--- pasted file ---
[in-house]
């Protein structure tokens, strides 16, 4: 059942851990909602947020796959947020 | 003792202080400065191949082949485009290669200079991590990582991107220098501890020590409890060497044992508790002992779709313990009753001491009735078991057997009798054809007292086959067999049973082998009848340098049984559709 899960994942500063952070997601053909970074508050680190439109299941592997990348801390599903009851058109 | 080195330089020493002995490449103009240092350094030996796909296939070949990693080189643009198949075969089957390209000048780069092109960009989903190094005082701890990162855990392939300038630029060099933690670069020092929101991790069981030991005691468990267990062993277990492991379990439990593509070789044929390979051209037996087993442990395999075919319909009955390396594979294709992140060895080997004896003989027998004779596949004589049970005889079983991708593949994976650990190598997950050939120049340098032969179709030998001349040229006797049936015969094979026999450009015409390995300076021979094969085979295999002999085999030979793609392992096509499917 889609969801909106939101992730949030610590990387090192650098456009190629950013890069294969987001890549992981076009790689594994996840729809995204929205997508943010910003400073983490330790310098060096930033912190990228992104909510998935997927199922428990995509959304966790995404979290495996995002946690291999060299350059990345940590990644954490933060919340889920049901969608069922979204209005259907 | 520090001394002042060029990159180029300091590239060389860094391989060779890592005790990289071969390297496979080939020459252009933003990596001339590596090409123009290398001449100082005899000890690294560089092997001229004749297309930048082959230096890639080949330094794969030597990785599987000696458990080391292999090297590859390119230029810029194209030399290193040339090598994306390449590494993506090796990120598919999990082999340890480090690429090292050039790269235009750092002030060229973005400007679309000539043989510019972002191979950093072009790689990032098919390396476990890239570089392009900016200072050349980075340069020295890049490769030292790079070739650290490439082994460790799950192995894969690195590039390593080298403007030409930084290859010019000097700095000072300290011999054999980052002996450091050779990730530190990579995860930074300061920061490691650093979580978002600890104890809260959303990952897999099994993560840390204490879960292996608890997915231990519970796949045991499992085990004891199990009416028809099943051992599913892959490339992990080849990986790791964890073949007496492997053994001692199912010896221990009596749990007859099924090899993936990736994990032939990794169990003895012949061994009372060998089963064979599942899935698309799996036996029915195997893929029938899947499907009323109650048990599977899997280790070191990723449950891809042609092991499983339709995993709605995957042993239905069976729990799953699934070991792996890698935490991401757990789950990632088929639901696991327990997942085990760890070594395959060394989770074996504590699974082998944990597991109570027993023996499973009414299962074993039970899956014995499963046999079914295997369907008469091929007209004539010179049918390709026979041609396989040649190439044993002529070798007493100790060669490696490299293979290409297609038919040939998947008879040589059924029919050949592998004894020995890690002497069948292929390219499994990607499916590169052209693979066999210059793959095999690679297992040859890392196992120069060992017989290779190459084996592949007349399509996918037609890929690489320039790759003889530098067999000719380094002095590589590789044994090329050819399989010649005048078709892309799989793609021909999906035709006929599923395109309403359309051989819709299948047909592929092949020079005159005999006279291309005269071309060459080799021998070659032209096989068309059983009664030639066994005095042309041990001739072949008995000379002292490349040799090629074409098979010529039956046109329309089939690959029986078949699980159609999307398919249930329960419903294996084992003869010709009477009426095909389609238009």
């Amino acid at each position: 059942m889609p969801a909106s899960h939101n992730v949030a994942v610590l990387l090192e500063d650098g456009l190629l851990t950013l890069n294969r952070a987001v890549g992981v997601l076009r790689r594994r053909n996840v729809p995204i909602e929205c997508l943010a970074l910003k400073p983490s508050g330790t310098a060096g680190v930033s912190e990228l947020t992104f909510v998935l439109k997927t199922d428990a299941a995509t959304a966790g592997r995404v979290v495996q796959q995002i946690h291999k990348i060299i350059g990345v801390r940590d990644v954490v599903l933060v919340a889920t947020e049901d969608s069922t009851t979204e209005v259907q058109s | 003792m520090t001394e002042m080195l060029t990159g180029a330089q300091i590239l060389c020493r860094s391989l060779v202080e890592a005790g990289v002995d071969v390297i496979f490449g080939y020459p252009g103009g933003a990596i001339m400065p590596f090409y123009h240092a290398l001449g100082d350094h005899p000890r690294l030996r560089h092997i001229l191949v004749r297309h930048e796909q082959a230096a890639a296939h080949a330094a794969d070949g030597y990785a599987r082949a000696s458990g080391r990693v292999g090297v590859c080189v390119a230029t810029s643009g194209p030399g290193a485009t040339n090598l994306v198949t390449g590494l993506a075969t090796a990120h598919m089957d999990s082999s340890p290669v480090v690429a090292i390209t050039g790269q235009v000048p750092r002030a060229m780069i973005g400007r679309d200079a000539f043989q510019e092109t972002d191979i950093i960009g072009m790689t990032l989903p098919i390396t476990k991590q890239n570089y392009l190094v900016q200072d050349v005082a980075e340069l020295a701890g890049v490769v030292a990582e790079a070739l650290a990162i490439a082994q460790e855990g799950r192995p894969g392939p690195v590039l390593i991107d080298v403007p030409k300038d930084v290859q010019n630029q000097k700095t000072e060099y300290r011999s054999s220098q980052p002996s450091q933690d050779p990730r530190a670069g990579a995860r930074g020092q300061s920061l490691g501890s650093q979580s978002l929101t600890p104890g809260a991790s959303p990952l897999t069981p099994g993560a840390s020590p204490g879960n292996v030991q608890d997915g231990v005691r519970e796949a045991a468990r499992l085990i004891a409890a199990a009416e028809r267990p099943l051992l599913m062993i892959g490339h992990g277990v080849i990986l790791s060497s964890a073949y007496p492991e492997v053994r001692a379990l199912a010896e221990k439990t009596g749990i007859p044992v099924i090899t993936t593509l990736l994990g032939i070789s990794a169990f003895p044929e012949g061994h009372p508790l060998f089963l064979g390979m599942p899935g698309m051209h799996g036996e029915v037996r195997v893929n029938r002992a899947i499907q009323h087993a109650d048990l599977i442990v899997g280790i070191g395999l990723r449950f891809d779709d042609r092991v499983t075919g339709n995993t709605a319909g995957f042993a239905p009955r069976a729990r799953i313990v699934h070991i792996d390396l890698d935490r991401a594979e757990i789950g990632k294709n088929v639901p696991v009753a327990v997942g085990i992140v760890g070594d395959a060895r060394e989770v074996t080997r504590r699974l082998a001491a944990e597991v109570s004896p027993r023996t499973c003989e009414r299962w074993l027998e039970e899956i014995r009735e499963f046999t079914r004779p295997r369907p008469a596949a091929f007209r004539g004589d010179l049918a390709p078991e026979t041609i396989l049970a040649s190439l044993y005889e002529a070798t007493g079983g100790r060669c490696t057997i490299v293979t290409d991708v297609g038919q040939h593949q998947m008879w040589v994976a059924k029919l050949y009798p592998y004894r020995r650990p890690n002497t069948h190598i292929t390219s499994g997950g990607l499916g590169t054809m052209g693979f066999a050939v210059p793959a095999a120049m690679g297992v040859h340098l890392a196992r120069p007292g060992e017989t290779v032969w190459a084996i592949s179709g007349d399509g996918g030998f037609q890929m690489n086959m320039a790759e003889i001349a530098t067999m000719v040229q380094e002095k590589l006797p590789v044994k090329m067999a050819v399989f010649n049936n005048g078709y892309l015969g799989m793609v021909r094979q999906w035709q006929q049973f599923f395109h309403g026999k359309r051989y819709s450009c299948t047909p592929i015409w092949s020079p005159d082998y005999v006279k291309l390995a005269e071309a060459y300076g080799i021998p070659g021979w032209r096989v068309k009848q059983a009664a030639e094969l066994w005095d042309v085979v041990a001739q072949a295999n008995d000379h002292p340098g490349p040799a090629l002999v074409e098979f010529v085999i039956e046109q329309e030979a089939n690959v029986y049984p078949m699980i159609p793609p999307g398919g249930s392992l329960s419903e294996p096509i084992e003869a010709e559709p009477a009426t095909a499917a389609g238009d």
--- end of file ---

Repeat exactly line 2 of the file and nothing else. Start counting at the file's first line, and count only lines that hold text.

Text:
């Protein structure tokens, strides 16, 4: 059942851990909602947020796959947020 | 003792202080400065191949082949485009290669200079991590990582991107220098501890020590409890060497044992508790002992779709313990009753001491009735078991057997009798054809007292086959067999049973082998009848340098049984559709 899960994942500063952070997601053909970074508050680190439109299941592997990348801390599903009851058109 | 080195330089020493002995490449103009240092350094030996796909296939070949990693080189643009198949075969089957390209000048780069092109960009989903190094005082701890990162855990392939300038630029060099933690670069020092929101991790069981030991005691468990267990062993277990492991379990439990593509070789044929390979051209037996087993442990395999075919319909009955390396594979294709992140060895080997004896003989027998004779596949004589049970005889079983991708593949994976650990190598997950050939120049340098032969179709030998001349040229006797049936015969094979026999450009015409390995300076021979094969085979295999002999085999030979793609392992096509499917 889609969801909106939101992730949030610590990387090192650098456009190629950013890069294969987001890549992981076009790689594994996840729809995204929205997508943010910003400073983490330790310098060096930033912190990228992104909510998935997927199922428990995509959304966790995404979290495996995002946690291999060299350059990345940590990644954490933060919340889920049901969608069922979204209005259907 | 520090001394002042060029990159180029300091590239060389860094391989060779890592005790990289071969390297496979080939020459252009933003990596001339590596090409123009290398001449100082005899000890690294560089092997001229004749297309930048082959230096890639080949330094794969030597990785599987000696458990080391292999090297590859390119230029810029194209030399290193040339090598994306390449590494993506090796990120598919999990082999340890480090690429090292050039790269235009750092002030060229973005400007679309000539043989510019972002191979950093072009790689990032098919390396476990890239570089392009900016200072050349980075340069020295890049490769030292790079070739650290490439082994460790799950192995894969690195590039390593080298403007030409930084290859010019000097700095000072300290011999054999980052002996450091050779990730530190990579995860930074300061920061490691650093979580978002600890104890809260959303990952897999099994993560840390204490879960292996608890997915231990519970796949045991499992085990004891199990009416028809099943051992599913892959490339992990080849990986790791964890073949007496492997053994001692199912010896221990009596749990007859099924090899993936990736994990032939990794169990003895012949061994009372060998089963064979599942899935698309799996036996029915195997893929029938899947499907009323109650048990599977899997280790070191990723449950891809042609092991499983339709995993709605995957042993239905069976729990799953699934070991792996890698935490991401757990789950990632088929639901696991327990997942085990760890070594395959060394989770074996504590699974082998944990597991109570027993023996499973009414299962074993039970899956014995499963046999079914295997369907008469091929007209004539010179049918390709026979041609396989040649190439044993002529070798007493100790060669490696490299293979290409297609038919040939998947008879040589059924029919050949592998004894020995890690002497069948292929390219499994990607499916590169052209693979066999210059793959095999690679297992040859890392196992120069060992017989290779190459084996592949007349399509996918037609890929690489320039790759003889530098067999000719380094002095590589590789044994090329050819399989010649005048078709892309799989793609021909999906035709006929599923395109309403359309051989819709299948047909592929092949020079005159005999006279291309005269071309060459080799021998070659032209096989068309059983009664030639066994005095042309041990001739072949008995000379002292490349040799090629074409098979010529039956046109329309089939690959029986078949699980159609999307398919249930329960419903294996084992003869010709009477009426095909389609238009």